Sunday, September 5, 2010

Turkeys and Eagles

Yesterday I was at the annual Labor Day Weekend gathering at my wife's cousin Dean's rural home. In addition to an extensive vegetable garden, Dean and Sarah have turkeys. What I found interesting was that there were two bald eagles flying in circles over the trees on the other side of the garden and I couldn't help but think of Ben Franklin who thought the turkey, rather than the bald eagle, should be our national symbol.

One of my most memorable childhood memories is the train ride I took across the country when I was eight years old with my grandparents. I didn't know then how much of a kick grandparents get from being with their grandchildren. We were visiting my cousins (their daughter's family) near Reno, Nevada. A highlight of the trip was a visit to some property my Uncle Dale and Aunt Ellen were considering to purchase in eastern California. On that visit we went to a turkey farm.

As I watched the turkeys yesterday, they seemed like the silliest creatures, not only in their colorfully odd features but also strange in their behavior, including the distinctive warble/gobble they emit from time to time, especially when startled. Dean's turkeys brought back memories.

Ben Franklin, on the other hand, must have seen a measure of nobility in these funny birds. In a letter to his daughter, Franklin shows where he was coming from when he disparaged the eagle. In my opinion, however, the wise old man was just little off in this one.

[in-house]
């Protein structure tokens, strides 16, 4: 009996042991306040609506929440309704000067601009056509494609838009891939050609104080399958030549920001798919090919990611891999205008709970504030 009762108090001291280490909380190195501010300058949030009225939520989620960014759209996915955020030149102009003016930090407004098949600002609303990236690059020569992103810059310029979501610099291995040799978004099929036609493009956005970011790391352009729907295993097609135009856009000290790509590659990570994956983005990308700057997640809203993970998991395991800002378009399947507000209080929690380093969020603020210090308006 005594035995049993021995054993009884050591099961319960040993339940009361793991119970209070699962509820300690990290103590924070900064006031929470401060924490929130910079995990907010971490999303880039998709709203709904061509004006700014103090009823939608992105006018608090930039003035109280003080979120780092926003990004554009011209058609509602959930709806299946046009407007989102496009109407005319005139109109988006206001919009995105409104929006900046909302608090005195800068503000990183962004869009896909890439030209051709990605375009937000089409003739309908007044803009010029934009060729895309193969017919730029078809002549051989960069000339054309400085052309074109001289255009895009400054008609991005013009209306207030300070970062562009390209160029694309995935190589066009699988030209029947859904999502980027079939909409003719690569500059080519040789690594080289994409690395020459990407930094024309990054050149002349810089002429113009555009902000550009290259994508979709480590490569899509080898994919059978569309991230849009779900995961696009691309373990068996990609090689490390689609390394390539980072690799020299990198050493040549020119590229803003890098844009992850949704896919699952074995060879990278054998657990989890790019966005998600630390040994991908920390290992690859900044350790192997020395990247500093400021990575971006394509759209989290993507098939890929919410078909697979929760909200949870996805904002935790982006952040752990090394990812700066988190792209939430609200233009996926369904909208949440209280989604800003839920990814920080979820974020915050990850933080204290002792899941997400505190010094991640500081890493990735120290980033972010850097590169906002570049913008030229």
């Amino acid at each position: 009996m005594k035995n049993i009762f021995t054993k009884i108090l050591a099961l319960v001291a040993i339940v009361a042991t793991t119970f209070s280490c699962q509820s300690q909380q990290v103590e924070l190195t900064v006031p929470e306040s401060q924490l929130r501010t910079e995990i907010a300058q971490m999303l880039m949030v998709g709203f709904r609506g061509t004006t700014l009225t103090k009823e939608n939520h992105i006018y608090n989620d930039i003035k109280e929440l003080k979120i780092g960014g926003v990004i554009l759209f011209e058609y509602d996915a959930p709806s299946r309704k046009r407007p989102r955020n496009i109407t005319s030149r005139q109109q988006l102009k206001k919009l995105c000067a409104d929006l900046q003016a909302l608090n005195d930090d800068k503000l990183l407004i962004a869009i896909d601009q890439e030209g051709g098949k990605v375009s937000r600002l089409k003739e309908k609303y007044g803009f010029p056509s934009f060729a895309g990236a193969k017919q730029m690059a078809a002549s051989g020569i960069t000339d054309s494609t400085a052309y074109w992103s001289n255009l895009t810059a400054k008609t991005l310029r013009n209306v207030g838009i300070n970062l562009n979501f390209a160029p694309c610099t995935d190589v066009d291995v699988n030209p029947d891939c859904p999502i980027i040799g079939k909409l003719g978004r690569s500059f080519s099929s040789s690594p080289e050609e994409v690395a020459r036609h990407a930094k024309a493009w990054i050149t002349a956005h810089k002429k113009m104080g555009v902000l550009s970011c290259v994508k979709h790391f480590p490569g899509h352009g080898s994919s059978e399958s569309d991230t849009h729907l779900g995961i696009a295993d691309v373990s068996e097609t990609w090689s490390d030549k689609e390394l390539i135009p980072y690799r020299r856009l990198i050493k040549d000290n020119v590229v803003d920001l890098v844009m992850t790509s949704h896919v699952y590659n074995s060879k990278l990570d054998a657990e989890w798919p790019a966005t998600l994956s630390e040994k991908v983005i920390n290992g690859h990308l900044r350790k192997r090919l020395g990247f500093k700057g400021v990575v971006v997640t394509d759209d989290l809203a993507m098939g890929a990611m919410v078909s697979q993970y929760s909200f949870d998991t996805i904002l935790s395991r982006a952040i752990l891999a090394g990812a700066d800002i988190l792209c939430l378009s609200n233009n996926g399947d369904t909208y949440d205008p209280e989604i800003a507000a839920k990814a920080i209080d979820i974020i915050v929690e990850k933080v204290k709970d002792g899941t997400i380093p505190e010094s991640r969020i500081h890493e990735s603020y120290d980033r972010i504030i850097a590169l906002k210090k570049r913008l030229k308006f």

"For my own part I wish the Bald Eagle had not been chosen the Representative of our Country. He is a Bird of bad moral Character. He does not get his Living honestly. You may have seen him perched on some dead Tree near the River, where, too lazy to fish for himself, he watches the Labour of the Fishing Hawk; and when that diligent Bird has at length taken a Fish, and is bearing it to his Nest for the Support of his Mate and young Ones, the Bald Eagle pursues him and takes it from him.

"With all this Injustice, he is never in good Case but like those among Men who live by Sharping & Robbing he is generally poor and often very lousy. Besides he is a rank Coward: The little King Bird not bigger than a Sparrow attacks him boldly and drives him out of the District. He is therefore by no means a proper Emblem for the brave and honest Cincinnati of America who have driven all the King birds from our Country....

"I am on this account not displeased that the Figure is not known as a Bald Eagle, but looks more like a Turkey. For the Truth the Turkey is in Comparison a much more respectable Bird, and withal a true original Native of America... He is besides, though a little vain & silly, a Bird of Courage, and would not hesitate to attack a Grenadier of the British Guards who should presume to invade his Farm Yard with a red Coat on."

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